The Baltimore Symphony Orchestra's final Strathmore program of the season happens to coincide with the end of a very busy one for violinist Nadja Salerno-Sonnenberg. To celebrate a successful year for both, Saturday's concert will climax in the performance of Tchaikovsky's passionate Violin Concerto.
"One of the great things about the 'Tchyke' is that everybody loves it -- it's arguably the most popular violin concerto," said Salerno-Sonnenberg. "It's a crowd-pleaser, and that is pleasing to me."
Her term of endearment for a composer most people call Tchaikovsky is only natural, since it is a piece she has known for a very long time -- one she feels actually made her career.
|BSO Classical Concert: Nadja Salerno-Sonnenberg performs Tchaikovsky|
|» Where: Strathmore, 5301 Tuckerman Lane, North Bethesda|
|» When: 8 p.m. Saturday|
|» Info: $38 to $98; 410-783-8000; bsomusic.org|
"What's meaningful about this [program] is that I recorded this concerto with Marin [Alsop] ... so it's very special to play it with her," Salerno-Sonnenberg continued. "I've also played with the Baltimore Symphony so many times since I was a very little kid. So it's a combination of three elements: me and the orchestra and Marin. I think this is going to be a phenomenal concert."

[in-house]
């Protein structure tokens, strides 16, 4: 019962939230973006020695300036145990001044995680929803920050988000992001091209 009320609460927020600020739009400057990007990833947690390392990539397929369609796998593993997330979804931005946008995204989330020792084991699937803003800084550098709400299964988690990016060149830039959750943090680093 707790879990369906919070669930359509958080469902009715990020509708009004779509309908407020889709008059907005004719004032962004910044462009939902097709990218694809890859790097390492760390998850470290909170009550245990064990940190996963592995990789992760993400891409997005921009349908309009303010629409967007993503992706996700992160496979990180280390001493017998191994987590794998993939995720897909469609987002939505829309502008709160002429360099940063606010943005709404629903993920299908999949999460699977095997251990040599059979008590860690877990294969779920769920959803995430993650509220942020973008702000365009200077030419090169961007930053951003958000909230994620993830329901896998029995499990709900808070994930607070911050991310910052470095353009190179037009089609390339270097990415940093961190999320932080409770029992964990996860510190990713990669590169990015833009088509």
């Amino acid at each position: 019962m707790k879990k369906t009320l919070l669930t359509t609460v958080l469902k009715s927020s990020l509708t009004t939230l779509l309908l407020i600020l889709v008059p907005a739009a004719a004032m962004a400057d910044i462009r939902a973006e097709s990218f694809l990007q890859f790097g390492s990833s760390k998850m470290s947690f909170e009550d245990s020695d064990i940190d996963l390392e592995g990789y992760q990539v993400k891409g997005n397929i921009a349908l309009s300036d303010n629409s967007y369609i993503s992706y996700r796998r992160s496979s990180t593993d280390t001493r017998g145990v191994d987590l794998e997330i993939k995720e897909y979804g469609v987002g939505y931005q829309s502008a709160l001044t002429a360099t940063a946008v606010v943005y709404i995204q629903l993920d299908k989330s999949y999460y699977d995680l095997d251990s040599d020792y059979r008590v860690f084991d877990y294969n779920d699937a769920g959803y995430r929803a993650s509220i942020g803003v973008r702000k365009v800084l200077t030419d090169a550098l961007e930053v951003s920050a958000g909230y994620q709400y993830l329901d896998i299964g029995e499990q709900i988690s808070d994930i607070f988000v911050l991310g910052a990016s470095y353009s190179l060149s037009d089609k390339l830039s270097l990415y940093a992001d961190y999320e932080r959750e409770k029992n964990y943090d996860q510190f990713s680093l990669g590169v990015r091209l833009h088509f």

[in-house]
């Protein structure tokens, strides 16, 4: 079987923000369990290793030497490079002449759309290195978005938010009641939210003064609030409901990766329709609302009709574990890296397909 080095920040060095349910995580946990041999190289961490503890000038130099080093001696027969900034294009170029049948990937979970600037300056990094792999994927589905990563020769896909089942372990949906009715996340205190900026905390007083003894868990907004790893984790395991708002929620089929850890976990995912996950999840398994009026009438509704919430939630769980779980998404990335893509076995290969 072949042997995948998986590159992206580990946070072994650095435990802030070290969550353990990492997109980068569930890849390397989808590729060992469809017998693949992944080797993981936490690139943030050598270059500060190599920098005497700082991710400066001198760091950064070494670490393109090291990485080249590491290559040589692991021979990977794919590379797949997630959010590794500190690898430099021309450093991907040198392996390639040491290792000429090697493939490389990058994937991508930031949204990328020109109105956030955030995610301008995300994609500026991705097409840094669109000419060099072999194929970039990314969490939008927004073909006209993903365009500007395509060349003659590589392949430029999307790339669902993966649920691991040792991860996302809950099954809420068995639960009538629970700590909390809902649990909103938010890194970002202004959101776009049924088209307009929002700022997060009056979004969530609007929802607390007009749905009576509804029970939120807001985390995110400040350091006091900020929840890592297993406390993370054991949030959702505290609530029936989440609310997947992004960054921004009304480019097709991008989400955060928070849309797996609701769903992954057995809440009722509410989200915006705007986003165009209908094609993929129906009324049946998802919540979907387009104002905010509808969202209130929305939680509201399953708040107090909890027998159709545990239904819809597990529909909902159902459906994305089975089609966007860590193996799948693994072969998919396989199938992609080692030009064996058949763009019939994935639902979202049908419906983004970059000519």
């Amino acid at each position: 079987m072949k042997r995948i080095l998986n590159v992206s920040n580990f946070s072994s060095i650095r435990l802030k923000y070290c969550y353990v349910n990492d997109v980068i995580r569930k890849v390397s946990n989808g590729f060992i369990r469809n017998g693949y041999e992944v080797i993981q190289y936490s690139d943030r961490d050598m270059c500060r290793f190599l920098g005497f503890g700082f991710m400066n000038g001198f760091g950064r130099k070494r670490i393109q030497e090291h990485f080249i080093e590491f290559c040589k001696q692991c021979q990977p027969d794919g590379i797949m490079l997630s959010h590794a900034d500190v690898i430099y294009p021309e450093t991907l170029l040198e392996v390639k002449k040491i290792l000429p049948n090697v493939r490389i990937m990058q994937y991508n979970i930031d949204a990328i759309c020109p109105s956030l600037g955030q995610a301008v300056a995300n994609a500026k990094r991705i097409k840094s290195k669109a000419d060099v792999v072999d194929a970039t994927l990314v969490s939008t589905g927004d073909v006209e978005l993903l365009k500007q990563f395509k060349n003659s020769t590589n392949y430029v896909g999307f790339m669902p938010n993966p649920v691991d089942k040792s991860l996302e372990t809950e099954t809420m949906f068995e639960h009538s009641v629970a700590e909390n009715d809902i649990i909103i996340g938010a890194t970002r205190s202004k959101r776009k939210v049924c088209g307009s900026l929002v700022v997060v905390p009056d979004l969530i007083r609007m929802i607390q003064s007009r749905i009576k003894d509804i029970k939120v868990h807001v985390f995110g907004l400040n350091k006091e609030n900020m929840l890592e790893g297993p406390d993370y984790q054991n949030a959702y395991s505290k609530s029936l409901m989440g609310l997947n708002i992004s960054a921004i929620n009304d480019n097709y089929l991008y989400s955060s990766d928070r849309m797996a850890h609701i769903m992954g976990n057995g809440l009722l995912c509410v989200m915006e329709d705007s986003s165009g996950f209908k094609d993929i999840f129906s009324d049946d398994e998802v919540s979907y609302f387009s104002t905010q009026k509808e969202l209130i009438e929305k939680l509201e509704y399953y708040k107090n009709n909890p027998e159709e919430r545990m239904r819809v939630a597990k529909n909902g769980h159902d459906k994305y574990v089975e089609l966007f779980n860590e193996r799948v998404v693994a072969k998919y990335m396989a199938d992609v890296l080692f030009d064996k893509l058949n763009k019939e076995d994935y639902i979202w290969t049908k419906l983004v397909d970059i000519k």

Taking a break from practice, this award-winning violinist maintains the Violin Concerto still demands a great deal of time and attention.
"It's hard to keep the 'Tchyke' fresh; it's extremely repetitive and very physical," she said. "He wrote this concert after a failed marriage, and that really explains a lot."
However, with maturity comes a new understanding for a piece that heretofore was mere technical prowess.
"As you grow older, you find different ways of performing the [concerto] and different ways of expending energy so it lasts for the whole piece," Salerno-Sonnenberg said. "It's a gorgeous concerto [with] extraordinary moments."
The Violin Concerto is both a technical and very physical composition, and as such, she aims for the musicality within those technical passages.
"These are the things you notice when you get older. As a mature musician, you find things in every piece of music that you would never have found when you were young," she said. "You have to practice over and over again to find the playfulness in it; the harmonic progression. And that is something that someone who's played the piece for many years would naturally look for."
Stravinsky's "The Rite of Spring," a 1913 composition with bizarre orchestration and percussive dissonances that continues to thrill today's listeners, is also on the program.